Data::BitStream::XS::add_code(
      { package   => __PACKAGE__,
        name      => 'OmegaGolomb',
        universal => 1,
        params    => 1,
        encodesub => sub {shift->put_golomb( sub {shift->put_omega(@_)}, @_ )},
        decodesub => sub {shift->get_golomb( sub {shift->get_omega(@_)}, @_ )},
      }
   );

which registers the name OmegaGolomb as a new universal code that takes one parameter. Given a stream $stream, this is now allowed:

   $stream->erase_for_write;
   $stream->code_put("OmegaGolomb(5)", 477);
   $stream->rewind_for_read;
   my $value = $stream->code_get("OmegaGolomb(5)");
   die unless $value == 477;

OBJECT METHODS (reading)

These methods are only valid while the stream is in reading state.

rewind

Moves the position to the stream beginning.

exhausted

Returns true is the stream is at the end. Rarely used.

read($bits [, 'readahead'])

Reads $bits from the stream and returns the value. $bits must be between 1 and maxbits.

The position is advanced unless the second argument is the string 'readahead'.

Attempting to read past the end of the stream is a fatal error. However, readahead is allowed as it is speculative. All positions past the end of the stream will always be filled with zero bits.

skip($bits)

Advances the position $bits bits. Used in conjunction with readahead.

Attempting to skip past the end of the stream is a fatal error.

read_string($bits)

Reads $bits bits from the stream and returns them as a binary string, such as '0011011'. Attempting to read past the end of the stream is a fatal error.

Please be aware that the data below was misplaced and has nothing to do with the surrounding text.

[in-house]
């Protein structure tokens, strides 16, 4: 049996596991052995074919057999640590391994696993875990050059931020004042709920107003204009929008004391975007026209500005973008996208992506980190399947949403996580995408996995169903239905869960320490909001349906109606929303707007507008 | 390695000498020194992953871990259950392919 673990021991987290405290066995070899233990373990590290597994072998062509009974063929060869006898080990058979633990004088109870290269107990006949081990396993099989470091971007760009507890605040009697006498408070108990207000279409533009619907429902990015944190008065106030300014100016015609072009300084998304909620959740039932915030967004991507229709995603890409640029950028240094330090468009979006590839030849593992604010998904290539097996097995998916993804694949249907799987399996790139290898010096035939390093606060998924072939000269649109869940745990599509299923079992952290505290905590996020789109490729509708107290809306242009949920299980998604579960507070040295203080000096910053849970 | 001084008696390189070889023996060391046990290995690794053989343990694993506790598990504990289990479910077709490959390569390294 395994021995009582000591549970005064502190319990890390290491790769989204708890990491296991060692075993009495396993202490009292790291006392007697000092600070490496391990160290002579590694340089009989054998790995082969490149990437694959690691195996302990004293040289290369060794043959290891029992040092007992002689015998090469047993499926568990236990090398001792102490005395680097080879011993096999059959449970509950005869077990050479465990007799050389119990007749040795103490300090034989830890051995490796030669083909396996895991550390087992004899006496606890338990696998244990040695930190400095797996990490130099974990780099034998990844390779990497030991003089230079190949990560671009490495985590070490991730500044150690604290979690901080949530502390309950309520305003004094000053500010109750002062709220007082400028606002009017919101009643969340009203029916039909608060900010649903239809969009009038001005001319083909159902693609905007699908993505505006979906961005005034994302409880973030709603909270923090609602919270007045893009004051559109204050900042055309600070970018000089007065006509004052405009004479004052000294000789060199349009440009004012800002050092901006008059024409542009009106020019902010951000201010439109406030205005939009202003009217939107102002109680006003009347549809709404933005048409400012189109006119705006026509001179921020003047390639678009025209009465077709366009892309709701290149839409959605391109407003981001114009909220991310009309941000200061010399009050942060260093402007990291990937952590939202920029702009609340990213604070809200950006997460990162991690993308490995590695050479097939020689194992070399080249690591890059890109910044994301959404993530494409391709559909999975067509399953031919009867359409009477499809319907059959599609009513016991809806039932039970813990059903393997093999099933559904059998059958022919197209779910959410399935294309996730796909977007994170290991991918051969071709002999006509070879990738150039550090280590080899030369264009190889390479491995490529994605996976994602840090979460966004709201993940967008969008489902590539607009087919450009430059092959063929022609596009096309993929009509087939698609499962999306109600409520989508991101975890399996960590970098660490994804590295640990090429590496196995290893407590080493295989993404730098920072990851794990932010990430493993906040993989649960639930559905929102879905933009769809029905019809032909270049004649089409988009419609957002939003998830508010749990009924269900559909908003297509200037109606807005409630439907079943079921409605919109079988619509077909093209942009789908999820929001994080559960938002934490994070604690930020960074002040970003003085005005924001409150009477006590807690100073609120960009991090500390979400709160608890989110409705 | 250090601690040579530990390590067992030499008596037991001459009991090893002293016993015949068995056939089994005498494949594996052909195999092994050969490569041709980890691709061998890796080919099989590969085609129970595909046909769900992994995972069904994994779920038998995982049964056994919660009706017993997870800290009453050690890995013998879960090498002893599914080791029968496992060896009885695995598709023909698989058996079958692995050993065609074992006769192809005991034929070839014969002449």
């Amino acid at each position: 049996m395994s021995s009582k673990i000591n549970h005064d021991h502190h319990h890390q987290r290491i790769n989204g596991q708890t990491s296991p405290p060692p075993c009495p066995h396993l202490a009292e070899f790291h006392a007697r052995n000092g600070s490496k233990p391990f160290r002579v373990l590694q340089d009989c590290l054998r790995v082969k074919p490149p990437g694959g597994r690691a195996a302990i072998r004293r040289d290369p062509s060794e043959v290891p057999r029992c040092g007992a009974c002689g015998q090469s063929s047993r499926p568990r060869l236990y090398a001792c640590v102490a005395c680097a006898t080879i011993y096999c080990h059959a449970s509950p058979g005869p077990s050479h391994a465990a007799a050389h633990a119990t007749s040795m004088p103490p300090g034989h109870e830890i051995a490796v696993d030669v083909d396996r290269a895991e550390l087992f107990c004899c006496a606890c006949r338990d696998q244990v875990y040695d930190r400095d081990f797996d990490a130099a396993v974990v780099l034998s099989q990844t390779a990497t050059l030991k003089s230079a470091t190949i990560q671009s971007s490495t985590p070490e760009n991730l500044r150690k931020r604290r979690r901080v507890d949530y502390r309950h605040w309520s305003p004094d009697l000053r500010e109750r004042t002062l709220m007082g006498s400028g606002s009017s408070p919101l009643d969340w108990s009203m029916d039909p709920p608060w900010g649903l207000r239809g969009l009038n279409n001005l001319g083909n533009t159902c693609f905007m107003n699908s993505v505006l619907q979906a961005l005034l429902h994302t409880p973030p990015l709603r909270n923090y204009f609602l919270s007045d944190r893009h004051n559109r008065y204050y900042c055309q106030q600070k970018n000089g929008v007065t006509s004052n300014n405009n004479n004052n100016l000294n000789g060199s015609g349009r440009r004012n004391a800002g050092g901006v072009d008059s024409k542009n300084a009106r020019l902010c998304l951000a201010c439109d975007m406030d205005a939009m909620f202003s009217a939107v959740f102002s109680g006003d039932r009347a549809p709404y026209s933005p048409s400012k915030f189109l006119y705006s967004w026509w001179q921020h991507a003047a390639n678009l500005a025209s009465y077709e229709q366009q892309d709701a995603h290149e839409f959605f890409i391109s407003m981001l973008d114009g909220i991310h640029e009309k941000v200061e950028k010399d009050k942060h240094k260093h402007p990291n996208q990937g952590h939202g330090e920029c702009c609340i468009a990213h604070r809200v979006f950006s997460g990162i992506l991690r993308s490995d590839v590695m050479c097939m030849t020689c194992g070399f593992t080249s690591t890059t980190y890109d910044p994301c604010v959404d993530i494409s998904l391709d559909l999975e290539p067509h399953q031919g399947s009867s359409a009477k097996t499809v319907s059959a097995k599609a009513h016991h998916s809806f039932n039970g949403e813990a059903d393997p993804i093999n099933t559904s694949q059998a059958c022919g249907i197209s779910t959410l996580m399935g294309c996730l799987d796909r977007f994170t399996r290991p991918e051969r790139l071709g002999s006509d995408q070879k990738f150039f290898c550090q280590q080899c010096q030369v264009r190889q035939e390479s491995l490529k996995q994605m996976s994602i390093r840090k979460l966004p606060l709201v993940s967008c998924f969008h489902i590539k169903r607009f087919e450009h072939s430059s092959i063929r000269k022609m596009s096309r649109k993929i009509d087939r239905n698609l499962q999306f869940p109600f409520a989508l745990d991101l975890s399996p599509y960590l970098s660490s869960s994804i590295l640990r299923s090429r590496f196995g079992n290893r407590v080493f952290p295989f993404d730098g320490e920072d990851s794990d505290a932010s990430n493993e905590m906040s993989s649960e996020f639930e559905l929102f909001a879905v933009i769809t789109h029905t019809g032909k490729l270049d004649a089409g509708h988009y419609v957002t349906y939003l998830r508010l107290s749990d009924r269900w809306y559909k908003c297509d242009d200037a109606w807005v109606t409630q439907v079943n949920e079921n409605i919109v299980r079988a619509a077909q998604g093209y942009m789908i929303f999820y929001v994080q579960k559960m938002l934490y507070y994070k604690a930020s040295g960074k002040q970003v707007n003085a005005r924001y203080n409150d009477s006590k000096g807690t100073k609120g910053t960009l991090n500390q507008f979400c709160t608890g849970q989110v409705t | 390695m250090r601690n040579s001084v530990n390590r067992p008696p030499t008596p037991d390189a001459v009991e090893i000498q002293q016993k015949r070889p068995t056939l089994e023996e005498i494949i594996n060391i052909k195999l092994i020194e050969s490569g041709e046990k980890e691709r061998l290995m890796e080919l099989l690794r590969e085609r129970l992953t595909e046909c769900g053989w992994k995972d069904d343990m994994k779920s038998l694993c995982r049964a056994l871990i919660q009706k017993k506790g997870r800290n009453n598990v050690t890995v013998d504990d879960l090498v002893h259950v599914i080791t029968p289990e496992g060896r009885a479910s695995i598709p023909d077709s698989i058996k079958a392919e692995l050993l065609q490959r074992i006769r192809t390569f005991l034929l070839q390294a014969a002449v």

OBJECT METHODS (writing)

These methods are only valid while the stream is in writing state.

write($bits, $value)

Writes $value to the stream using $bits bits. $bits must be between 1 and maxbits, unless value is 0 or 1, in which case bits may be larger than maxbits.

The stream length will be increased by $bits bits. Regardless of the contents of $value, exactly $bits bits will be used. If $value has more non-zero bits than $bits, the lower bits are written. In other words, $value will be effectively masked before writing.

put_string(@strings)

Takes one or more binary strings (e.g. '1001101', '001100') and writes them to the stream. The number of bits used for each value is equal to the string length.

put_stream($source_stream)

Writes the contents of $source_stream to the stream. This is a helper method that might be more efficient than doing it in one of the many other possible ways. The default implementation uses:

  $self->put_string( $source_stream->to_string );

OBJECT METHODS (conversion)

These methods may be called at any time, and will adjust the state of the stream.

to_string

Returns the stream as a binary string, e.g. '00110101'.

to_raw

Returns the stream as packed big-endian data. This form is portable to any other implementation on any architecture.

to_store

Returns the stream as some scalar holding the data in some implementation specific way. This may be portable or not, but it can always be read by the same implementation. It might be more efficient than the raw format.

from_string($string)

The stream will be set to the binary string $string.

from_raw($packed [, $bits])

The stream is set to the packed big-endian vector $packed which has $bits bits of data. If $bits is not present, then length($packed) will be used as the byte-length. It is recommended that you include $bits.